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2,000 Migrants Rescued off Indonesia, Malaysia Coasts

Migrants believed to be Rohingya rest inside a shelter after being rescued from boats at Lhoksukon in Indonesia's Aceh province, May 11, 2015.

Migrants believed to be Rohingya rest inside a shelter after being rescued from boats at Lhoksukon in Indonesia's Aceh province, May 11, 2015.

Since Sunday more than 2,000 migrants have come ashore by boats or have been rescued off the coasts of Indonesia and Malaysia.

Officials said more than 1,400 Rohingya migrants were rescued Monday from four boats off the two countries' coasts. On Sunday, about 600 people aboard at least two overcrowded ships were rescued along the coast of Indonesia’s Aceh province.

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An Indonesian official said those migrants, which included women and children, were tricked and told they were off the coast of Malaysia and were then told to swim ashore.

Some of the survivors were ill and weak with hunger and have been taken to Indonesian clinics for treatment.

At a mosque in northern Aceh, migrant Muhammad Juned explained to reporters his group had been at sea for two months.

Juned said there were more than 500 people on three boats. Asked where they were headed and why, he replied, “We wanted to enter Malaysia to earn money.”

Malaysian police said they are processing more than 1,000 migrants on the resort island of Langkawi.

International migration group

Spokesman Joe Lowry of the International Organization for Migration's regional office in Bangkok told VOA that IOM staff members were arriving Monday in Indonesia to assist the migrants.

“People are brought in, registered, given accommodation, food, water, medical attention if they need it by a combination of IOM teams and the authorities, depending on what the authorities need and what they want us to supply," Lowry said.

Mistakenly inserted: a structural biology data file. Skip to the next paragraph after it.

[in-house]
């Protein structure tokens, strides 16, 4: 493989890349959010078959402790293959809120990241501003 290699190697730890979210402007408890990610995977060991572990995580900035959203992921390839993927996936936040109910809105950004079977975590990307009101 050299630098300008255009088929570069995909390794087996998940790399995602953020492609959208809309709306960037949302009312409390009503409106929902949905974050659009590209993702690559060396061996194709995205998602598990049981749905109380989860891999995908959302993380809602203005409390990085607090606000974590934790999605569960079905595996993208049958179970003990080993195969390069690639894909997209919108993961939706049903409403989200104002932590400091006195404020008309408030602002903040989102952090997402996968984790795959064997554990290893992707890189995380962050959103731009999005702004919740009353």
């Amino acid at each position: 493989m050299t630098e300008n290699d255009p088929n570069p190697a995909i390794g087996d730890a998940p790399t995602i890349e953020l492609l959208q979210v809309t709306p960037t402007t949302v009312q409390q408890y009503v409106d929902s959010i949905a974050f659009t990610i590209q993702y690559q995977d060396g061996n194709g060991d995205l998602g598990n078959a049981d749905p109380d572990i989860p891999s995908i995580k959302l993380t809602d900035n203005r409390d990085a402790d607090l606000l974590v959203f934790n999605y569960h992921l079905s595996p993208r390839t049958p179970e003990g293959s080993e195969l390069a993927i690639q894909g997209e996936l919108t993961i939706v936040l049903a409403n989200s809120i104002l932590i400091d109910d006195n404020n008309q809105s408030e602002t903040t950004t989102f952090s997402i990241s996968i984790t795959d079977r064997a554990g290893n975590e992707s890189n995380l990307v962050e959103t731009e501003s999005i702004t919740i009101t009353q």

Thailand, which is under military control, this month launched a crackdown on the trafficking of Rohingya Muslims to neighboring countries following the discovery of dozens of human remains in mass graves at so-called "slave camps" in the southern part of the kingdom.

That crackdown has, at least temporarily, deterred traffickers from bringing Rohingya ashore in Thailand, Lowry said.

“With all the attention on the camps situation in Thailand at the last couple of days and weeks it seems that Thailand is closed off for smugglers at the moment," he said.

Thailand’s army chief on Monday told reporters that a search continues in rough terrain for more camps where illegal migrants were detained.

The trafficking of Rohingya through Thailand is believed to go back until at least 1998, according to the governor of one Thai province.

Trafficking allegations

Some rights groups allege it has involved collusion between traffickers and Thai politicians and other authorities, including members of the army and navy.

Thai army chief General Udomdej Sitabutra denied any Army officers have been involved with trafficking Rohingya.

Thailand has arrested several politicians in recent days, accused of involvement in human trafficking.

More graves believed to contain bodies of Rohingya who were killed or died due to mistreatment in captivity continue to be found in abandoned jungle camps.

The ethnic Rohingya, considered by the United Nations to be one of the world’s most persecuted minorities, are from Bangladesh and Myanmar.

Myanmar, also known as Burma, is a primarily Buddhist country and considers the Muslim Rohingya illegal migrants from Bangladesh, although many Rohingya have lived in northern Myanmar for generations. They have faced sectarian violence in recent years, prompting a perilous mass exodus by sea.

Thailand has been a way station for those primarily fleeing Sittwe province in Myanmar and hoping to reach Indonesia or Malaysia, both majority Muslim countries.


But traffickers in Thailand have preyed on the Rohingya, demanding additional money for their freedom and selling many into debt bondage in Malaysia.

As a result of Thailand’s crackdown, thousands more Rohingya are certainly still at sea on rickety boats, said Chris Lewa, who runs the Rohingya rights group, The Arakan Project.

“I'm interested to see how many will start landing. I think there should be, at least, 7,000 in my opinion. But maybe not all landing – maybe some will return (to Myanmar or Bangladesh), who knows. But I'm just trying to monitor that," Lewa said.

The U.N. refugee agency (UNHCR) estimates 25,000 Rohingya and Bangladeshis boarded people-smugglers' boats in the first quarter of this year – twice as many as in the same period of 2014.